McKaigue: Ultra-defensive football went with the dodo

Derry’s Slaughtneil chasing All-Ireland success after losing finals in 2015 and 2017

Slaughtneil’s Chrissy  McKaigue  in the All-Ireland  club  final against  Dr Crokes in  March  2017. Photograph:  Donall Farmer/Inpho

Slaughtneil’s Chrissy McKaigue in the All-Ireland club final against Dr Crokes in March 2017. Photograph: Donall Farmer/Inpho

 

Derry’s Chrissy McKaigue has claimed that the success of Dublin, and their attacking philosophy, is partly why disillusioned Gaelic football fans are falling back in love with football again.

McKaigue, a dual player with Slaughtneil and Derry, bemoaned the spread of “ultra-defensive football” throughout the game over the last decade.

The former Australian Rules player claimed that management and players became more interested during that period in “GPS stats and who could wear the tightest shirts” as defensive structures and physical power dominated.

Yet with Dublin bossing the Leinster and All-Ireland scenes in recent seasons, with an emphasis on scoring their opponents into submission, McKaigue reckons the game is on the verge of revolution.

Monaghan and Ireland talisman Conor McManus made similar comments last month when he acknowledged that his own county would have to commit more to attack if they hoped to beat Dublin.

Both Monaghan and Tyrone were heavily defeated by Dublin in this year’s Championship despite defending in numbers and attempting to stifle Jim Gavin’s side.

McKaigue, one of the top half-backs in the game, suggested that the penny is finally dropping generally that if teams are serious about taking down Dublin they will have to be brave and commit more men to attack.

“I think Dublin have shown it, this ultra-defensive football has gone with the dodo bird,” said McKaigue. “It [defensive football] allows you to be competitive for a certain amount of time, but it’s very difficult to actually win anything with it. You need a balance.

Very open game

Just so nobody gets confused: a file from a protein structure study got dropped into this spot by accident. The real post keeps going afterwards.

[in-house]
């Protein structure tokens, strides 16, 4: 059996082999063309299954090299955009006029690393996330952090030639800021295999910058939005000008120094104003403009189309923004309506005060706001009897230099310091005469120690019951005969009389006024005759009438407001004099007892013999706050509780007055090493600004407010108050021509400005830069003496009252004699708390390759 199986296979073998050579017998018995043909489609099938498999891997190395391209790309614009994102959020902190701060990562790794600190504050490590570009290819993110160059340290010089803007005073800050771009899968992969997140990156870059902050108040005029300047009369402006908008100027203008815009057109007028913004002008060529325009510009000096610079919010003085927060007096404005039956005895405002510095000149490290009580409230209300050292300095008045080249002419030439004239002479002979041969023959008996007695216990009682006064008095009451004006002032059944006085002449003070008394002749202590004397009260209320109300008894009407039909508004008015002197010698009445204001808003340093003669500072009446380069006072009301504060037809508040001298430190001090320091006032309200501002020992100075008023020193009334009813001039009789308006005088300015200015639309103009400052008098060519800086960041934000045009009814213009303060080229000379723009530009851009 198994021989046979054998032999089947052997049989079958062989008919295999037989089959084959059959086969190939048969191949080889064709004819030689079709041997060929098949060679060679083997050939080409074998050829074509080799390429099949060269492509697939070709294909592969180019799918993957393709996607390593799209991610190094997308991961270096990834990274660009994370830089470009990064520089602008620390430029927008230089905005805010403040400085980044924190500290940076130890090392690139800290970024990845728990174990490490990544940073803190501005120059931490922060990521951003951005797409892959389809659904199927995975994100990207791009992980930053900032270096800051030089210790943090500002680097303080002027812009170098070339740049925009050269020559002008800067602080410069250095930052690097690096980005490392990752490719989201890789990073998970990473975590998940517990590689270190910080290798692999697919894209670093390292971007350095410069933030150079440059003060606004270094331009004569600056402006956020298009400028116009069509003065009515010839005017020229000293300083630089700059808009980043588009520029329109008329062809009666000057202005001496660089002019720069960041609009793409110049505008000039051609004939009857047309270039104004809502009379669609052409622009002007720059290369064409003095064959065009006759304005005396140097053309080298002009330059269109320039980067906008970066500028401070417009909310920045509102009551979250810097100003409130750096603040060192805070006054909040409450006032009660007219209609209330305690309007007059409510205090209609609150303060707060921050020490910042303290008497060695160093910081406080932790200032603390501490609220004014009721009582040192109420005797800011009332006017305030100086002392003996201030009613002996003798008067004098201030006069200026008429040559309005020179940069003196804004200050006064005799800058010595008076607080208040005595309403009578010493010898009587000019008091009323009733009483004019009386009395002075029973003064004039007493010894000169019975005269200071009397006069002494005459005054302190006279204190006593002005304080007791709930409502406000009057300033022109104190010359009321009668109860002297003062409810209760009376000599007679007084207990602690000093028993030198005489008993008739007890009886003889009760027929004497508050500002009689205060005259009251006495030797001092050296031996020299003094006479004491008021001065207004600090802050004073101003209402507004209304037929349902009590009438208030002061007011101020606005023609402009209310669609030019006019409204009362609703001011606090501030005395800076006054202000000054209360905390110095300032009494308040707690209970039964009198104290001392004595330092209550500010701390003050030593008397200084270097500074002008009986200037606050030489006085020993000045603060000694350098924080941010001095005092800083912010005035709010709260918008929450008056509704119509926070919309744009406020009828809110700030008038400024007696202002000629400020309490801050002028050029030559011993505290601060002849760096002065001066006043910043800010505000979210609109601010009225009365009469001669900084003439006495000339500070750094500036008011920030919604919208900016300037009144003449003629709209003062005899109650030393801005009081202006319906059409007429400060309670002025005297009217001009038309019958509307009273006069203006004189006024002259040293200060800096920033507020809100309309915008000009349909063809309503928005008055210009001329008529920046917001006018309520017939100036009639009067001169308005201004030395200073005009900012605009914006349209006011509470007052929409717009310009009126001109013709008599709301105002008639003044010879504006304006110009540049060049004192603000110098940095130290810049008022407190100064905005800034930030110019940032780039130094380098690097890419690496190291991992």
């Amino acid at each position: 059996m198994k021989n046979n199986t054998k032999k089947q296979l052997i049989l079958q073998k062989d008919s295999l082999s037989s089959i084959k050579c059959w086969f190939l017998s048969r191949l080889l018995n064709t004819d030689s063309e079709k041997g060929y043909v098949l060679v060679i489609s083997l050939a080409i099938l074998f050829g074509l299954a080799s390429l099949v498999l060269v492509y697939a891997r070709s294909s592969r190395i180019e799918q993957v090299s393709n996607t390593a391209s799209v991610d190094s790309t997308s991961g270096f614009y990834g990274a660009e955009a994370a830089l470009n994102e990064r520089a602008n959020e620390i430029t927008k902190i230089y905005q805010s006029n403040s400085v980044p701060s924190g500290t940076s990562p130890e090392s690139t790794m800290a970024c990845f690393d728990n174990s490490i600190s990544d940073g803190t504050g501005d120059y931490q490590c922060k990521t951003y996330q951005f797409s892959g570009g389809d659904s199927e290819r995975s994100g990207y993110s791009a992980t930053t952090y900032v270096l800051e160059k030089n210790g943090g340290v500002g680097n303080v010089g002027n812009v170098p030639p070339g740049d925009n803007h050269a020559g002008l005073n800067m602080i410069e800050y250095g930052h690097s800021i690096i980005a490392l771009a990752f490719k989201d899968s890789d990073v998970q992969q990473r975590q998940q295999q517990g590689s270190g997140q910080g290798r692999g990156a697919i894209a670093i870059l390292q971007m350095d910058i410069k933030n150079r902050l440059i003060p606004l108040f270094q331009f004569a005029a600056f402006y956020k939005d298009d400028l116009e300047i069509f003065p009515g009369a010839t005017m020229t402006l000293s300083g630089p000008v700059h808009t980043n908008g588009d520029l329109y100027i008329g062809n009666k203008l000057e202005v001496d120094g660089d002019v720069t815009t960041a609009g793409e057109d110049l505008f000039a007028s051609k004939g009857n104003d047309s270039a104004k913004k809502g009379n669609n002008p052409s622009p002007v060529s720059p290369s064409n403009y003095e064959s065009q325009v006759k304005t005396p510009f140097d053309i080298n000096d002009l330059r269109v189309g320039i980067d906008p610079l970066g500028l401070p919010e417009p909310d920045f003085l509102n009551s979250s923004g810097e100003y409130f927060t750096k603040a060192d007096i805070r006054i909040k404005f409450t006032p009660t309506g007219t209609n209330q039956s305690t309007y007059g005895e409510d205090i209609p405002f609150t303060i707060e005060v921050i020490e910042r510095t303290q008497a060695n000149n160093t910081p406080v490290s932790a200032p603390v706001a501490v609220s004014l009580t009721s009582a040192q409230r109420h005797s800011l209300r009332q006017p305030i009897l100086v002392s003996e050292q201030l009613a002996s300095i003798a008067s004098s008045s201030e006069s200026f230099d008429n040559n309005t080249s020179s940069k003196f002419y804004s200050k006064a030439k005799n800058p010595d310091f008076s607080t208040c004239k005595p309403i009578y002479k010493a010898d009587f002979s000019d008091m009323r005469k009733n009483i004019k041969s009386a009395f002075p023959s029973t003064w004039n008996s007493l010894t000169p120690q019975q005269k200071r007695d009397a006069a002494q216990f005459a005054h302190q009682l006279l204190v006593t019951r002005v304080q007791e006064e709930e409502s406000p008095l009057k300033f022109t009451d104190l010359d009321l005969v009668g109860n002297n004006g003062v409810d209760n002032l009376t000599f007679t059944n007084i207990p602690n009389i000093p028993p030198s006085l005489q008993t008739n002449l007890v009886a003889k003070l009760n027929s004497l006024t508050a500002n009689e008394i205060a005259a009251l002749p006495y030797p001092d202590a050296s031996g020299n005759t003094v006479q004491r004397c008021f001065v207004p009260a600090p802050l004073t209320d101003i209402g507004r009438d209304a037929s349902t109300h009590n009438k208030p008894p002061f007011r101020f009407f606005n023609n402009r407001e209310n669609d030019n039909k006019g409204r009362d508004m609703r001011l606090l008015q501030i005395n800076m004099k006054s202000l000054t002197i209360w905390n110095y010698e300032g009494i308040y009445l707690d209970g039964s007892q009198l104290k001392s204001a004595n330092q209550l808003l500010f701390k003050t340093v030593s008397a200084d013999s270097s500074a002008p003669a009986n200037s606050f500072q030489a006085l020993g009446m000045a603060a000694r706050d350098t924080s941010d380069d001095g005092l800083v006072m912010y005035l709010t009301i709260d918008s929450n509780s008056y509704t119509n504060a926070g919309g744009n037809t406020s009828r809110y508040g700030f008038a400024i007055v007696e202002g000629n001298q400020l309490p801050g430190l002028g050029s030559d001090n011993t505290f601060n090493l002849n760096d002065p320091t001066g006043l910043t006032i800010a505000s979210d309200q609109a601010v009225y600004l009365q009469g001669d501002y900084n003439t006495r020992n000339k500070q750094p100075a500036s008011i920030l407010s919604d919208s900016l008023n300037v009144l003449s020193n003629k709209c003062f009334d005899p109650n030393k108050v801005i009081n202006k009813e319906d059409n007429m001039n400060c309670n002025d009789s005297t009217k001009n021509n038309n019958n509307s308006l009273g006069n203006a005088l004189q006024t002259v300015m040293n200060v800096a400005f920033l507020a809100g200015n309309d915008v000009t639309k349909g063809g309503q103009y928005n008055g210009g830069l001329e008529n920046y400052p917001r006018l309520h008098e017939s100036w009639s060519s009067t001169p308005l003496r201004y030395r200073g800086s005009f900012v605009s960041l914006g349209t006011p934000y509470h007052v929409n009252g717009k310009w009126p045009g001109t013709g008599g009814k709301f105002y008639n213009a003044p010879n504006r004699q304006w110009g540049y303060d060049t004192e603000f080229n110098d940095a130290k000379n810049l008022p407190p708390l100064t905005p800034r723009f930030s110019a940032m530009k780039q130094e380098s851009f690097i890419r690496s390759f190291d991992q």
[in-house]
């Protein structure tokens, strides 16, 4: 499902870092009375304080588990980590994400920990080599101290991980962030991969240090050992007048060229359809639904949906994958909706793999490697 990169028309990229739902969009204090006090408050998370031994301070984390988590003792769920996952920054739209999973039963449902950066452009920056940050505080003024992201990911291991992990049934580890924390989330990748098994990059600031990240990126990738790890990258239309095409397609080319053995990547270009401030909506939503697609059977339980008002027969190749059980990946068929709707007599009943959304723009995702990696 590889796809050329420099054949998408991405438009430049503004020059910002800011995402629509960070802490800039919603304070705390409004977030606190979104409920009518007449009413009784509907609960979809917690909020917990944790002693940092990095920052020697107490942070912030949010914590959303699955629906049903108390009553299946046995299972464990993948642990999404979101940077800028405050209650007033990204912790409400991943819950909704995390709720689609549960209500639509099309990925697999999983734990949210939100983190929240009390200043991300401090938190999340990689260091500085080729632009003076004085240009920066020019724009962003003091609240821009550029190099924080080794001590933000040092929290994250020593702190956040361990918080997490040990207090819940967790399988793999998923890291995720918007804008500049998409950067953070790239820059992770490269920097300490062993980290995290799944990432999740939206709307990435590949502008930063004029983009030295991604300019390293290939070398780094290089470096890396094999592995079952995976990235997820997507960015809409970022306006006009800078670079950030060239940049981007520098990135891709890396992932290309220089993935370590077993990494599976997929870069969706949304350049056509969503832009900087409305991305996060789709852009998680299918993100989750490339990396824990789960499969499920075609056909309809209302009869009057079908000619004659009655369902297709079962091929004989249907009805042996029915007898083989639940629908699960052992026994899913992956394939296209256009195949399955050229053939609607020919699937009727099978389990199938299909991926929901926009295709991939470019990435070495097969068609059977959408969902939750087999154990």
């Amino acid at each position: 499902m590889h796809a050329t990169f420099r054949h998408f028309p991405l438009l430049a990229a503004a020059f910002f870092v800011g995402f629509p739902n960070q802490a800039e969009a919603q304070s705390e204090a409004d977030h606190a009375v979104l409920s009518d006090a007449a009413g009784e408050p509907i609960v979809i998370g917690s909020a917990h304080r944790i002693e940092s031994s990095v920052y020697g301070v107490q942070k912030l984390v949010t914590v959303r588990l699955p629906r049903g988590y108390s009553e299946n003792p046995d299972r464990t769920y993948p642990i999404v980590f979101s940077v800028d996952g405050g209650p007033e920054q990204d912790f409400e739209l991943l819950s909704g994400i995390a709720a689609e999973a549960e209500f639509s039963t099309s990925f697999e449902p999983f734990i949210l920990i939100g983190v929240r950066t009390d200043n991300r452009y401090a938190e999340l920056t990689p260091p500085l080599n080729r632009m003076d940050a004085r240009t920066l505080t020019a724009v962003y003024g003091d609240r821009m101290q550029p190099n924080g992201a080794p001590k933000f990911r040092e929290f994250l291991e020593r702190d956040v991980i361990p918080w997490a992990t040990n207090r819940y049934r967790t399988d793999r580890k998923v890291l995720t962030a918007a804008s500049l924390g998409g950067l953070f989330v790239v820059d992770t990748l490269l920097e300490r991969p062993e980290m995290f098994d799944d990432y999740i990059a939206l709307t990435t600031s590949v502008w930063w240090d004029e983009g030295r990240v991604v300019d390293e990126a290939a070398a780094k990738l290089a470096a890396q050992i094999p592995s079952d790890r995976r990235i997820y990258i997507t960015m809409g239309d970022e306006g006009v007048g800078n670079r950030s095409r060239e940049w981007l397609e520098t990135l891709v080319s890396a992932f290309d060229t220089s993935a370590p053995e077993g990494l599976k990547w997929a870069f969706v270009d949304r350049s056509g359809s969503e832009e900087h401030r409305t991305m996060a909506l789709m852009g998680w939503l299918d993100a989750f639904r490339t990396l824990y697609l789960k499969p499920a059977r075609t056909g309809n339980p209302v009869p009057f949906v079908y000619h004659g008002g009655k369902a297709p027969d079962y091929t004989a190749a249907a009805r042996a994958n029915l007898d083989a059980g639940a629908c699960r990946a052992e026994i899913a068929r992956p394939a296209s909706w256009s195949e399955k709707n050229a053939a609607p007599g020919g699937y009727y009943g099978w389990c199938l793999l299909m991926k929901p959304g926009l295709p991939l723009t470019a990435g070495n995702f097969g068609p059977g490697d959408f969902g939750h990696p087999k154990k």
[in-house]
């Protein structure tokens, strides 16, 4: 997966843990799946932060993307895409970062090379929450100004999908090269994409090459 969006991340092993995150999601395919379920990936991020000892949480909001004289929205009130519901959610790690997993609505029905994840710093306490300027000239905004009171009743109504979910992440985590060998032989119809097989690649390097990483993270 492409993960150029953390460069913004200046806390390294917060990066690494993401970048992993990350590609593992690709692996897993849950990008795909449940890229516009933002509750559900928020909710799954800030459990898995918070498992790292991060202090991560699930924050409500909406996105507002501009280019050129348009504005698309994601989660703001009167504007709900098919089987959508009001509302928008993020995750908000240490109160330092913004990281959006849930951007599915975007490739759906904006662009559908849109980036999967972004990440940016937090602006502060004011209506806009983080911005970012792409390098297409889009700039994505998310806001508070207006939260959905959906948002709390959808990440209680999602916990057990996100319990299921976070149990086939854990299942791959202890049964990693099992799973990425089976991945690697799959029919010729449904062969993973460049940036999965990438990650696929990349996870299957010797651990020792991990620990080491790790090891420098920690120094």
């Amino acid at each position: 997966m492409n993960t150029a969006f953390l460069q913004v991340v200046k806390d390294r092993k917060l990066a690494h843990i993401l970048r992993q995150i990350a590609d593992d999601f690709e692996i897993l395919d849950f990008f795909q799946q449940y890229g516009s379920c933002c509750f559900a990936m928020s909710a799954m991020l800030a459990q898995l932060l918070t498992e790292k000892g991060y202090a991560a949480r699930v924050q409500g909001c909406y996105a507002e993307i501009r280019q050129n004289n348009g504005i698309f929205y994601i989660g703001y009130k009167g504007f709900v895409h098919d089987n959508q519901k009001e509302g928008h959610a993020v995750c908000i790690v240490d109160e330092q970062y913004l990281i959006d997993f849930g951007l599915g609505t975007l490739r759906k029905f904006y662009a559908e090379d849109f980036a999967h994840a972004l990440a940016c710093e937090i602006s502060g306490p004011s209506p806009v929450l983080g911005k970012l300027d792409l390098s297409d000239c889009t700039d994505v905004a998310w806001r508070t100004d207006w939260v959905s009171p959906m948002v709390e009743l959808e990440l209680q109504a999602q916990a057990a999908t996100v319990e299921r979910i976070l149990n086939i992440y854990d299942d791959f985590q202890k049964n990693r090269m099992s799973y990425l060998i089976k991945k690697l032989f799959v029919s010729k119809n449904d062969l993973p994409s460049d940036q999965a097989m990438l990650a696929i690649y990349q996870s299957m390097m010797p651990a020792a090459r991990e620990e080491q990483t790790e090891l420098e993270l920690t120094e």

“I think the attacking side of the game has become more prevalent. If you look at the All-Ireland final this year, Mayo played a very open game of football. I think that club football gets a fair bit of publicity and attention, and in many ways it’s been the saving grace of Gaelic football over the last couple of years because people have been pretty slow on the intercounty game because it has been pretty negative.”

It remains to be seen exactly how attack-minded Monaghan actually are in 2018, and if Mickey Harte rips up the script in Tyrone after listening to McKaigue’s argument.

“I think it’s proven now that if you want to win big honours in Gaelic football, club or county, you’re not going to do it if you’re ultra-defensive,” continued McKaigue. “It’s just not going to happen. There has to be a balance to your play. I think there’s more emphasis now on the skills of the game, whereas for a couple of years there I did feel it went a bit OTT and was all about GPS stats and who could wear the tightest shirts.

“I think we’re starting to appreciate now the beauty of Gaelic football again. I don’t want to go back to traditional catch-and-kick either, you have to play the game smartly. Balance is the key word. When you look at the minute, Dublin and Mayo are the two best teams in the country and their balance is fantastic.”

McKaigue’s Slaughtneil showed their attacking edge recently when overcoming Kilcar of Donegal in the AIB Ulster club championship, a high-quality encounter that showcased all the skills of the game.

The 2-17 to 0-17 win secured Slaughtneil’s place in Sunday’s provincial final alongside Cavan Gaels.

Silverware

The south Derry club at the foothills of the Sperrin Mountains are ultimately chasing All-Ireland success after losing finals in 2015 and 2017, though McKaigue argued that not all success is measured by silverware.

“Maybe people outside of Ulster, outside of Derry, don’t truly appreciate how competitive Derry club football is,” said McKaigue. “For us to come out of Derry four years in a row, we’re only the second team in Derry ever to do that. The other team was the great Bellaghy team of the 1960s.

“We’ve gone on to reach three Ulster finals in four years, which is a unique achievement in itself. It’s very easy to get caught up with, ‘we haven’t won that All-Ireland yet’.

“We have to be extremely aware that up until 2004 we had never won a county championship. Sometimes perspective is the most important thing to keep.”

Still, McKaigue acknowledged that the team continues to be driven by the pain of defeat to Dr Crokes in last March’s All-Ireland decider.

“There’s no point in sitting here and spoofing you and saying, ‘that didn’t hurt’,” he said. “It was crippling, absolutely crippling. It was the ifs, the could haves and all the rest of it.”

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